Archive for April, 2009

Salmon with Lentils and Mustard Herb Butter for Babies, Moms and Dads

Friday, April 24th, 2009


I’m on the hunt for recipes that work for both my husband and I and for our almost 9-month-old baby boy. We’re in danger of (or more accurately, firmly entrenched in) an oatmeal and sweet potato rut. Recently he’s gotten very interested in picking up tiny pieces of food and aiming them torward his mouth (he ate a whole pile of steamed zucchini the other day!) Yesterday, another mom at playgroup mentioned that her daughter loves lentils, which sounded like a perfect finger food, so I decided to look for something made with lentils that was simple and not spicy that would also appeal to grownup palates. I found this Gourmet recipe which fits the bill perfectly, with a few minor tweaks. I prepared and served it in two stages: first the lentils and the compound butter, made without salt, with the leeks finely chopped, and with the addition of some carrot for the little man, which he ate up happily, then adding salt, a splash of wine, and preparing the fish for me and dad. Dad is a little iffy on salmon, and he even liked it! I haven’t fed the baby fish yet, but he’ll have a few flakes of the leftover salmon with his lunch today.

Saumon Aux Lentils
Adapted from Shelly Wiseman, Gourmet March 2008

For mustard-herb butter
5 tablespoons unsalted butter, softened
1 tablespoon chopped chives
1 teaspoon chopped tarragon
2 teaspoons grainy mustard
2 teaspoons fresh lemon juice

For lentils
1 cup French green lentils
4 cups water
2 medium leeks (white and pale green parts only)
2 medium carrots, peeled
1 tablespoon unsalted butter
3 tbsp white wine
1/2 to 1 tablespoon fresh lemon juice

For salmon
4 (6-ounce) pieces skinless salmon fillet
2 tablespoons unsalted butter

Make mustard-herb butter:
Stir together all ingredients. When you’re ready to cook the salmon, add 1/4 tsp each salt and pepper.

Cook lentils:
Bring lentils, and water to a boil in a heavy medium saucepan, then reduce heat and simmer, uncovered, until lentils are just tender, 20 to 25 minutes. Remove from heat and let stand 5 minutes. Reserve 1/2 cup cooking liquid, then drain lentils.

While lentils cook, halve leeks, wash thoroughly to remove any sand, then chop fine. Finely dice carrots. Cook leeks and carrots in butter in a heavy medium skillet over medium-low heat, stirring occasionally, until softened, 6 to 8 minutes.

Add lentils with reserved cooking liquid to leeks along with 3 tablespoons mustard-herb butter and cook, stirring, until lentils are heated through and butter is melted. Remove from heat. At this point, baby’s dinner is ready! I served him about 3 tbsp of lentils along with 3 defrosted mashed sweet potato cubes and 1 tbsp of yogurt.

When the baby is asleep, gently reheat the lentils and add lemon juice, wine and salt and pepper to taste. Remove from heat and keep warm, covered.

Sauté salmon:
Pat salmon dry and sprinkle with 1/2 teaspoon salt and 1/4 teaspoon pepper (total).

Heat butter in a large nonstick skillet over medium-high heat until foam subsides, then sauté salmon, turning once, until golden and just cooked through, 6 to 8 minutes total.

Serve salmon, topped with remaining mustard-herb butter, over lentils.


Tuesday, April 21st, 2009


This morning I got a wild craving for char siu bao, which are Chinese buns filled with barbecued roast pork and either steamed or baked. The baby and I headed into Chinatown, (where all the bakery ladies were very nice and made him smile), and we bought everything we could possibly want, including a scallion roll (no idea what’s in there), two baked char siu bao and one steamed, plus steamed Chinese sausage and combination bao. We’ll have them for dinner with some bok choi sauteed with ginger, and maybe some bad beers or vinho verde. I can’t wait!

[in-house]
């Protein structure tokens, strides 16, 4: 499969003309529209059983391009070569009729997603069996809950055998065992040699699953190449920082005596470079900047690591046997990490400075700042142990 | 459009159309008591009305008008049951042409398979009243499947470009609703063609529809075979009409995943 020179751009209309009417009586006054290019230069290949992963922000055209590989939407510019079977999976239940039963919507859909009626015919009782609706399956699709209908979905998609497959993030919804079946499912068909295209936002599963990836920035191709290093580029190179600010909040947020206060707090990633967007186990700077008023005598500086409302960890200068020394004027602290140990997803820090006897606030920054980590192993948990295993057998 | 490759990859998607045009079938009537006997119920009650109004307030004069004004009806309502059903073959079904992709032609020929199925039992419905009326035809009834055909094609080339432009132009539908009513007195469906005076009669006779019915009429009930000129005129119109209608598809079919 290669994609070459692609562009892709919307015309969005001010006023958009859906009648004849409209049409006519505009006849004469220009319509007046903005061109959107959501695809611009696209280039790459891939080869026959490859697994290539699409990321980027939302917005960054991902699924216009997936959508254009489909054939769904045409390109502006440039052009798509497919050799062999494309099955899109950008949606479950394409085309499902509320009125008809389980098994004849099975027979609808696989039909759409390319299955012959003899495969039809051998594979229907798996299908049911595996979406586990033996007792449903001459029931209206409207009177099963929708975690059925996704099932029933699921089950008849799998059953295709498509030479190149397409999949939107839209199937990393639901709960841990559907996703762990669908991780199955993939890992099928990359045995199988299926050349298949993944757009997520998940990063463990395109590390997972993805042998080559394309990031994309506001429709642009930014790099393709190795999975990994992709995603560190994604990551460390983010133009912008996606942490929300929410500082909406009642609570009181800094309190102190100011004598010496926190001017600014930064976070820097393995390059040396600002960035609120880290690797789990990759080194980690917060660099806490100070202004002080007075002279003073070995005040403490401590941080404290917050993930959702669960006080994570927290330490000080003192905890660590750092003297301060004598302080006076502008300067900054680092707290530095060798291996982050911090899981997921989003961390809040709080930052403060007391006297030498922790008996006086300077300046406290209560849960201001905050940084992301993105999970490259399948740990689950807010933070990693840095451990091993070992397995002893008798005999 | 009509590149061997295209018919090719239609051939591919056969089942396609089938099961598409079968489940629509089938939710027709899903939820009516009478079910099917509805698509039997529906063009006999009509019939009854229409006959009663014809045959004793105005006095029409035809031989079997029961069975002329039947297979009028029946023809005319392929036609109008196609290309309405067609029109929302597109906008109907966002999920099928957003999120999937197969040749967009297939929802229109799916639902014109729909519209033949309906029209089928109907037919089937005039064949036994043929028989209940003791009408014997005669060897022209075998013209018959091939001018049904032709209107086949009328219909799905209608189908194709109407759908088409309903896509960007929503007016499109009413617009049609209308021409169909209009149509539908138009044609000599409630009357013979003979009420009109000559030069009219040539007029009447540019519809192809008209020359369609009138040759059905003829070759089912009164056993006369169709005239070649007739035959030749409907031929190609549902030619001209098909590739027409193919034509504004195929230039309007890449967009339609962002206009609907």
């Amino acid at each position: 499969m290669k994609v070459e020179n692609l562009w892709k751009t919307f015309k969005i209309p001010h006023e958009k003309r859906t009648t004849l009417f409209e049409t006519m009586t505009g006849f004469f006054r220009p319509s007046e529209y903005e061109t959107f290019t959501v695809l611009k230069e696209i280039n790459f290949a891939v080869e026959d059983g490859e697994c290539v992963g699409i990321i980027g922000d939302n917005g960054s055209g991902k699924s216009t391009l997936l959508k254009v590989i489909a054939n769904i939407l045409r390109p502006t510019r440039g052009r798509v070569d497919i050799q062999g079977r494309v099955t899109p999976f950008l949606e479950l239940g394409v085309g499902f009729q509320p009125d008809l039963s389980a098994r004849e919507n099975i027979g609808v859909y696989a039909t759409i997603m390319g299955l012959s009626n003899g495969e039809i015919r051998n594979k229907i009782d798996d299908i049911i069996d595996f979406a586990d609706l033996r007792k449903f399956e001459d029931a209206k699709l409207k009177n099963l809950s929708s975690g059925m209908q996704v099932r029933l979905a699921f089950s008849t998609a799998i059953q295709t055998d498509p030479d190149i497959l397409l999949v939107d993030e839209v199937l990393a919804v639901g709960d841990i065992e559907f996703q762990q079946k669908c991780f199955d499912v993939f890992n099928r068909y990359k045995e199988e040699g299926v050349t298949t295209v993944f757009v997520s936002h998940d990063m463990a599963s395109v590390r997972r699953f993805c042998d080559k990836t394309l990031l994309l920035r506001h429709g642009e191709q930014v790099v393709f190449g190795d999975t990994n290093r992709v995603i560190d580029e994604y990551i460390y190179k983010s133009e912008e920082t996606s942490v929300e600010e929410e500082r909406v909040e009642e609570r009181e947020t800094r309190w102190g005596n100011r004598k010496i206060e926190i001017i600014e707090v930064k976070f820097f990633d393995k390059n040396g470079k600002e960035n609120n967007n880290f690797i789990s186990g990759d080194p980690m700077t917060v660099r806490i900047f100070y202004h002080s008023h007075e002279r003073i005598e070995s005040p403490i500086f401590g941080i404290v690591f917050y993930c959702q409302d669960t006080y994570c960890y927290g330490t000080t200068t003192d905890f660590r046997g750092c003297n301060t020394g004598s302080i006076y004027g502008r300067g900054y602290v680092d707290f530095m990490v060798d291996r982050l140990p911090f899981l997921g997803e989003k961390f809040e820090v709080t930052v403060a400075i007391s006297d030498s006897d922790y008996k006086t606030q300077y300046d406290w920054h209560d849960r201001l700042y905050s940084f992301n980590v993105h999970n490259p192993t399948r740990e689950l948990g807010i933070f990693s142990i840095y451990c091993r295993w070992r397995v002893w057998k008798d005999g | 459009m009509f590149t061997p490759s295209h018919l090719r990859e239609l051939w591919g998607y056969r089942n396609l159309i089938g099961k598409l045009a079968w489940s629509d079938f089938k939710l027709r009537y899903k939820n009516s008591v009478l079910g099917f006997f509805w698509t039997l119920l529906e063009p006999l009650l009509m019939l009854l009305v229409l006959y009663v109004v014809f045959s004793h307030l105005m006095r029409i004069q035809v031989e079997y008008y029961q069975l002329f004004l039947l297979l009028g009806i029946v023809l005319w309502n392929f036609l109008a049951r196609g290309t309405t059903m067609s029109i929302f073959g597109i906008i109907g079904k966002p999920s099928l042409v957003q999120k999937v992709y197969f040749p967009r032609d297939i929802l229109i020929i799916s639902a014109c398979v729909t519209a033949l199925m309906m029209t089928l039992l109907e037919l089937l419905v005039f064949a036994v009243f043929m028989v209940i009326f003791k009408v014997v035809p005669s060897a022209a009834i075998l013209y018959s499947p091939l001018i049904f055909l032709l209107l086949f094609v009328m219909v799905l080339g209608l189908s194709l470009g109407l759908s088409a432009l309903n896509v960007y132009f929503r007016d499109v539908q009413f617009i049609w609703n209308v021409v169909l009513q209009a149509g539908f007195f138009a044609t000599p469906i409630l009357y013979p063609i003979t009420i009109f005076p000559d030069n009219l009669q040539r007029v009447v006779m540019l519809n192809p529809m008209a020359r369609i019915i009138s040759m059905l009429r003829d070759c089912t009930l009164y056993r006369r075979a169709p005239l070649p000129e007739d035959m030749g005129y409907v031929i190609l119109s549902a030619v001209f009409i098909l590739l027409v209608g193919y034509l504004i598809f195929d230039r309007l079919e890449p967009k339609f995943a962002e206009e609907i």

Lemon Tarragon Potato Salad

Monday, April 20th, 2009

lemonypotatosalad1Every spring, there comes a moment, usually near or on the first really warm day, when my potato cravings reorient themselves.  During the colder days, almost dessert-like concoctions of roasted and then mashed sweet potatoes flavored with nutmeg, cinnamon, and butter are like cozy turtleneck sweaters you can burrow into.  More elegant preparations of thinly sliced russets layered with cream and Gruyere are the cashmere  cardigans that dress up a simple roast, and creamy purees of Yukon Golds blended with parsnip or celery root are the… hm — silk long underwear? — that make savory braises and stews that much more comforting. 

But just as we’re relieved to put aside our warmer layers and wiggle our toes in the grass, I’m always excited when the thought of waxy, creamy potatoes bathed in a light, tangy, herbal dressing pops suddenly into my head.  

I make many variations of this — it’s good with peeled or unpeeled potatoes, chives, shallot or red onion in place of the scallion, chervil, dill, parsley or basil instead of tarragon, and additions of chopped hard boiled eggs, blanched peas or asparagus or little slices of cornichon.  You can even add mayonnaise or sour cream or a mixture of the two if you want your potato salad to be creamy.  There are two critical things to get right though — one is making sure the potatoes are cooked to precisely the right texture, and the other is adding a  note of acidity to balance out the starch and sweetness of the potatoes.   Here, I’m using mild rice vinegar and lemon juice, along with some grated lemon zest for extra sunshine.

Potatoes can vary widely in size, shape, and texture, and as a result cooking times can be all over the map.  The size and shape variables can be mitigated by either carefully sorting through the bin and choosing potatoes that are as close in size and shape as possible, or by cutting the potatoes in halves, quarters, eighths, etc depending on their size so that all the pieces are approximately the same size, or into slices of the same width.  I don’t like to leave the potatoes whole, however, because I find that the exterior will usually be waterlogged by the time the inside is cooked through, and because the cut surfaces seem to absorb the flavors of the dressing more effectively.   The next step in achieving potato perfection is to carefully babysit your potatoes as they cook, judiciously poking and tasting, and draining them the second the crunch disappears.  At this point, a fork will encounter a small amount of resistance, and the potatoes should hold their shape well.